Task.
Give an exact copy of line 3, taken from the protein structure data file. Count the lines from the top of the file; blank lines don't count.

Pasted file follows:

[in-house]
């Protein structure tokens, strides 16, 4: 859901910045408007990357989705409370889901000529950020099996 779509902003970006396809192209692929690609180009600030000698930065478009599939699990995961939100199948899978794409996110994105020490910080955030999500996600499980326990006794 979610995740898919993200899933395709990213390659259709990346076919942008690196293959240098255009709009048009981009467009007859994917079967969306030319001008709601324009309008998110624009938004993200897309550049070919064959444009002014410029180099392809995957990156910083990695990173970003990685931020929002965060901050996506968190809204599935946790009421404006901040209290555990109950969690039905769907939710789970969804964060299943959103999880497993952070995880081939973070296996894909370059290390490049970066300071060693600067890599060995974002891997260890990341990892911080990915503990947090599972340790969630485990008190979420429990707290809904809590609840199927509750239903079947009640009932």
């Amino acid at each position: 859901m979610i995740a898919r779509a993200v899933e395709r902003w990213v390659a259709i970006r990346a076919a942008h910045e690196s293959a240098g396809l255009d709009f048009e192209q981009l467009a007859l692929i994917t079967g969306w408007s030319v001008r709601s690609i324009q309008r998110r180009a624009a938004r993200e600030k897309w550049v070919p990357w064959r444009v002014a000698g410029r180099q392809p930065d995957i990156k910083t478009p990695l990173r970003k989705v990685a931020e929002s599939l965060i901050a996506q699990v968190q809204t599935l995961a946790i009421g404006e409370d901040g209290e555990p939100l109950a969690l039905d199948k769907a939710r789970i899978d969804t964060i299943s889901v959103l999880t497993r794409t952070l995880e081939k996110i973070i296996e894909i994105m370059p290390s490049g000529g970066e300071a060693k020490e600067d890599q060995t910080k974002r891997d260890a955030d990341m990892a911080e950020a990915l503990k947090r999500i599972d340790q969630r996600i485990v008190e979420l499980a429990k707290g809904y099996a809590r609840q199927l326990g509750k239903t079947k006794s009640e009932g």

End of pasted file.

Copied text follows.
């Amino acid at each position: 859901m979610i995740a898919r779509a993200v899933e395709r902003w990213v390659a259709i970006r990346a076919a942008h910045e690196s293959a240098g396809l255009d709009f048009e192209q981009l467009a007859l692929i994917t079967g969306w408007s030319v001008r709601s690609i324009q309008r998110r180009a624009a938004r993200e600030k897309w550049v070919p990357w064959r444009v002014a000698g410029r180099q392809p930065d995957i990156k910083t478009p990695l990173r970003k989705v990685a931020e929002s599939l965060i901050a996506q699990v968190q809204t599935l995961a946790i009421g404006e409370d901040g209290e555990p939100l109950a969690l039905d199948k769907a939710r789970i899978d969804t964060i299943s889901v959103l999880t497993r794409t952070l995880e081939k996110i973070i296996e894909i994105m370059p290390s490049g000529g970066e300071a060693k020490e600067d890599q060995t910080k974002r891997d260890a955030d990341m990892a911080e950020a990915l503990k947090r999500i599972d340790q969630r996600i485990v008190e979420l499980a429990k707290g809904y099996a809590r609840q199927l326990g509750k239903t079947k006794s009640e009932g």